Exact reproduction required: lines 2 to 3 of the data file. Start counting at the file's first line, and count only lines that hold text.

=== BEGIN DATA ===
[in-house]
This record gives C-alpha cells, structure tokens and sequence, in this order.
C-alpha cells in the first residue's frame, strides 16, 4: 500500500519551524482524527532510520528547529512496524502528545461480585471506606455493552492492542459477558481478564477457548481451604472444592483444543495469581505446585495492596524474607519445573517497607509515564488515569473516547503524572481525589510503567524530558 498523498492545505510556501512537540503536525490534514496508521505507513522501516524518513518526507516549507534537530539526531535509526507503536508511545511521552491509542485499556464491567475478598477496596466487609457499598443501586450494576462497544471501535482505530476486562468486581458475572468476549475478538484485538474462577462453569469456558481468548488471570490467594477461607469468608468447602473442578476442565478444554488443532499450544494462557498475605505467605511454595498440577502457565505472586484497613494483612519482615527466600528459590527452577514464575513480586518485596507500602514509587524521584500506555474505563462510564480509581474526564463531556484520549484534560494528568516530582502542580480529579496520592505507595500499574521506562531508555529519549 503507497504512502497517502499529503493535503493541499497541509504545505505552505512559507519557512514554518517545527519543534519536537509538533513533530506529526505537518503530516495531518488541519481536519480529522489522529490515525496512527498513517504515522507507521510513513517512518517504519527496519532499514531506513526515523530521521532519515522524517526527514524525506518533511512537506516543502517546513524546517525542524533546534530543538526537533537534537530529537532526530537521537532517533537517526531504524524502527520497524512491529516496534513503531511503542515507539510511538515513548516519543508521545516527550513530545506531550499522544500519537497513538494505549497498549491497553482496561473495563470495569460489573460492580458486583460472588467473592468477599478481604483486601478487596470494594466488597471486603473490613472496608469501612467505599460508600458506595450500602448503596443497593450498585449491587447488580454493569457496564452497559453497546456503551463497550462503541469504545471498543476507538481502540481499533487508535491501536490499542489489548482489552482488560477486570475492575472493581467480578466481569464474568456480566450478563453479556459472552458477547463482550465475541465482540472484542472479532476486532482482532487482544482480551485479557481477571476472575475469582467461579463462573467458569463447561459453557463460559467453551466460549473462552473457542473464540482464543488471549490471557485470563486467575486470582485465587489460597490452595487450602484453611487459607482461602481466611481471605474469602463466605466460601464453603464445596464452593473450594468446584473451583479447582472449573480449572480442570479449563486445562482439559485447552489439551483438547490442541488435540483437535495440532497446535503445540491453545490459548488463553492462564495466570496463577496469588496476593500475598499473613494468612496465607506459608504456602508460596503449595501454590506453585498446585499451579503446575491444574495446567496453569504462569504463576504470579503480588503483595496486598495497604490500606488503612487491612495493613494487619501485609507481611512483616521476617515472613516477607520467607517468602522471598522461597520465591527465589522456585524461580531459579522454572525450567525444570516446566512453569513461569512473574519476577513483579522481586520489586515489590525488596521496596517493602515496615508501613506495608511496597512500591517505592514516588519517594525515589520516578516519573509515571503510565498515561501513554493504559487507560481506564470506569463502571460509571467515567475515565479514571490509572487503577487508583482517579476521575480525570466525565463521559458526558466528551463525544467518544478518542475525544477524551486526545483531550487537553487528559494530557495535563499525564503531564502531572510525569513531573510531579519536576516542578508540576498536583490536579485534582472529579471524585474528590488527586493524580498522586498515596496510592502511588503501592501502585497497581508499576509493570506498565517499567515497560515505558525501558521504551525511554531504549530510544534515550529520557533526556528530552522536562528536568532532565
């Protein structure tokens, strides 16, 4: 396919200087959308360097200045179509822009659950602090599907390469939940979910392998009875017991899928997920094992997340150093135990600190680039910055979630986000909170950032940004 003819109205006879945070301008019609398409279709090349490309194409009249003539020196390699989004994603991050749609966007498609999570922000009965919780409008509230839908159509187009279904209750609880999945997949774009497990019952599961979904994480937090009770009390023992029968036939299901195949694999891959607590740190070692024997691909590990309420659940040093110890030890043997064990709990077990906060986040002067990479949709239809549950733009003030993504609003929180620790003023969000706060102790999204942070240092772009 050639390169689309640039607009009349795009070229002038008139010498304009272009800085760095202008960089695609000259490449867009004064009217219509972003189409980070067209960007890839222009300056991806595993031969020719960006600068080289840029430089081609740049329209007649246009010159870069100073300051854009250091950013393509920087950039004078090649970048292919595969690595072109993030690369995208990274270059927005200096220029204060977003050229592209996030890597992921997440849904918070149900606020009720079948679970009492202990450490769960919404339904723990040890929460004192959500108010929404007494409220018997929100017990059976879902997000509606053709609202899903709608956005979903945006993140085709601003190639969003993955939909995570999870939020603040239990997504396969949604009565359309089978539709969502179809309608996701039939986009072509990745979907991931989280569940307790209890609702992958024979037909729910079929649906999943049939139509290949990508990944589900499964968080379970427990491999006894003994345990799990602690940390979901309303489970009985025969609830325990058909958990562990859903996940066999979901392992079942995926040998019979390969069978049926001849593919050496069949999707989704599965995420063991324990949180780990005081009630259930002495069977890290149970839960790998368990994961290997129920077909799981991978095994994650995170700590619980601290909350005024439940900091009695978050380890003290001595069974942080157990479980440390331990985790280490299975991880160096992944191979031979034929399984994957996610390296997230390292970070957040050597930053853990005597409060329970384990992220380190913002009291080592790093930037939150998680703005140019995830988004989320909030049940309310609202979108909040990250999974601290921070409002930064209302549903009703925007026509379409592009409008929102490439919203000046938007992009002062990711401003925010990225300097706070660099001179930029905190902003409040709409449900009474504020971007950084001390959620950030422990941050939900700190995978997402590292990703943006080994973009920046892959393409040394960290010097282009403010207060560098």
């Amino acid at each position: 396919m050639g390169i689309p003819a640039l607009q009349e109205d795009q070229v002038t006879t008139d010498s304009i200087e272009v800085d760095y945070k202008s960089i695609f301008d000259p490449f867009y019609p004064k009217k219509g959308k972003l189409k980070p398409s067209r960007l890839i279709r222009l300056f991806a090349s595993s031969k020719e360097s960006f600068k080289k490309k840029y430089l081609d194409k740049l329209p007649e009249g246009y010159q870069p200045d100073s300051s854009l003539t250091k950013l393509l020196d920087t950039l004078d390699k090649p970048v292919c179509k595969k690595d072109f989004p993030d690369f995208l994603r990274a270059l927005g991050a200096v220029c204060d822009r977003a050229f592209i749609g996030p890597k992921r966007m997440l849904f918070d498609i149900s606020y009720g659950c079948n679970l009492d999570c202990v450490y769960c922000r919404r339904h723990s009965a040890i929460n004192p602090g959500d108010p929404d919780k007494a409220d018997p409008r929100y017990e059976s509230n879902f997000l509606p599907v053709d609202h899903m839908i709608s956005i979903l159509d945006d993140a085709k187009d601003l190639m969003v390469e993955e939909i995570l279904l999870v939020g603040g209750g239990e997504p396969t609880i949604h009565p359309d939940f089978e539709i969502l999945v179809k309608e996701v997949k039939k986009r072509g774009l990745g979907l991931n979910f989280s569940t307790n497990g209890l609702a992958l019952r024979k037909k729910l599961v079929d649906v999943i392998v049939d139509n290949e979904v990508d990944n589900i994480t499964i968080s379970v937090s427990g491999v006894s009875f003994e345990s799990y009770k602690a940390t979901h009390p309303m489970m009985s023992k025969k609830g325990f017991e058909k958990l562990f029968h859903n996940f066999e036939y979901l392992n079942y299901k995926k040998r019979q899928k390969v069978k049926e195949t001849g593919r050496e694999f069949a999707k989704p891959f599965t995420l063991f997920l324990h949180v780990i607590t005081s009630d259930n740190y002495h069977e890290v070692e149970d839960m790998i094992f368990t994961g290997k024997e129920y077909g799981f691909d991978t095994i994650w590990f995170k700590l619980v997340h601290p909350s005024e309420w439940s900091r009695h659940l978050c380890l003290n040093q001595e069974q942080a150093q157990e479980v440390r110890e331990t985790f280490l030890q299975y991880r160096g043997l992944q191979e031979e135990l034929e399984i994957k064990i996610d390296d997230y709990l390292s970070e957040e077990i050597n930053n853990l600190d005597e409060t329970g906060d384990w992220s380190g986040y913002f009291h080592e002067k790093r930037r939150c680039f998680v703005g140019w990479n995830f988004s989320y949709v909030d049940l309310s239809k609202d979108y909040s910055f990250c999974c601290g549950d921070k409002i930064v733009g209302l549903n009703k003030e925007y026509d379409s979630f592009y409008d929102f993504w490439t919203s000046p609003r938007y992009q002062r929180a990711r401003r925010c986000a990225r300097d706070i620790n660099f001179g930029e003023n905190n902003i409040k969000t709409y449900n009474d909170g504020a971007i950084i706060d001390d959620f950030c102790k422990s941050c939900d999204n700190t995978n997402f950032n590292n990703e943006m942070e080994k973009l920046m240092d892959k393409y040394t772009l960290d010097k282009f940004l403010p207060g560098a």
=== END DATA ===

This record gives C-alpha cells, structure tokens and sequence, in this order.
C-alpha cells in the first residue's frame, strides 16, 4: 500500500519551524482524527532510520528547529512496524502528545461480585471506606455493552492492542459477558481478564477457548481451604472444592483444543495469581505446585495492596524474607519445573517497607509515564488515569473516547503524572481525589510503567524530558 498523498492545505510556501512537540503536525490534514496508521505507513522501516524518513518526507516549507534537530539526531535509526507503536508511545511521552491509542485499556464491567475478598477496596466487609457499598443501586450494576462497544471501535482505530476486562468486581458475572468476549475478538484485538474462577462453569469456558481468548488471570490467594477461607469468608468447602473442578476442565478444554488443532499450544494462557498475605505467605511454595498440577502457565505472586484497613494483612519482615527466600528459590527452577514464575513480586518485596507500602514509587524521584500506555474505563462510564480509581474526564463531556484520549484534560494528568516530582502542580480529579496520592505507595500499574521506562531508555529519549 503507497504512502497517502499529503493535503493541499497541509504545505505552505512559507519557512514554518517545527519543534519536537509538533513533530506529526505537518503530516495531518488541519481536519480529522489522529490515525496512527498513517504515522507507521510513513517512518517504519527496519532499514531506513526515523530521521532519515522524517526527514524525506518533511512537506516543502517546513524546517525542524533546534530543538526537533537534537530529537532526530537521537532517533537517526531504524524502527520497524512491529516496534513503531511503542515507539510511538515513548516519543508521545516527550513530545506531550499522544500519537497513538494505549497498549491497553482496561473495563470495569460489573460492580458486583460472588467473592468477599478481604483486601478487596470494594466488597471486603473490613472496608469501612467505599460508600458506595450500602448503596443497593450498585449491587447488580454493569457496564452497559453497546456503551463497550462503541469504545471498543476507538481502540481499533487508535491501536490499542489489548482489552482488560477486570475492575472493581467480578466481569464474568456480566450478563453479556459472552458477547463482550465475541465482540472484542472479532476486532482482532487482544482480551485479557481477571476472575475469582467461579463462573467458569463447561459453557463460559467453551466460549473462552473457542473464540482464543488471549490471557485470563486467575486470582485465587489460597490452595487450602484453611487459607482461602481466611481471605474469602463466605466460601464453603464445596464452593473450594468446584473451583479447582472449573480449572480442570479449563486445562482439559485447552489439551483438547490442541488435540483437535495440532497446535503445540491453545490459548488463553492462564495466570496463577496469588496476593500475598499473613494468612496465607506459608504456602508460596503449595501454590506453585498446585499451579503446575491444574495446567496453569504462569504463576504470579503480588503483595496486598495497604490500606488503612487491612495493613494487619501485609507481611512483616521476617515472613516477607520467607517468602522471598522461597520465591527465589522456585524461580531459579522454572525450567525444570516446566512453569513461569512473574519476577513483579522481586520489586515489590525488596521496596517493602515496615508501613506495608511496597512500591517505592514516588519517594525515589520516578516519573509515571503510565498515561501513554493504559487507560481506564470506569463502571460509571467515567475515565479514571490509572487503577487508583482517579476521575480525570466525565463521559458526558466528551463525544467518544478518542475525544477524551486526545483531550487537553487528559494530557495535563499525564503531564502531572510525569513531573510531579519536576516542578508540576498536583490536579485534582472529579471524585474528590488527586493524580498522586498515596496510592502511588503501592501502585497497581508499576509493570506498565517499567515497560515505558525501558521504551525511554531504549530510544534515550529520557533526556528530552522536562528536568532532565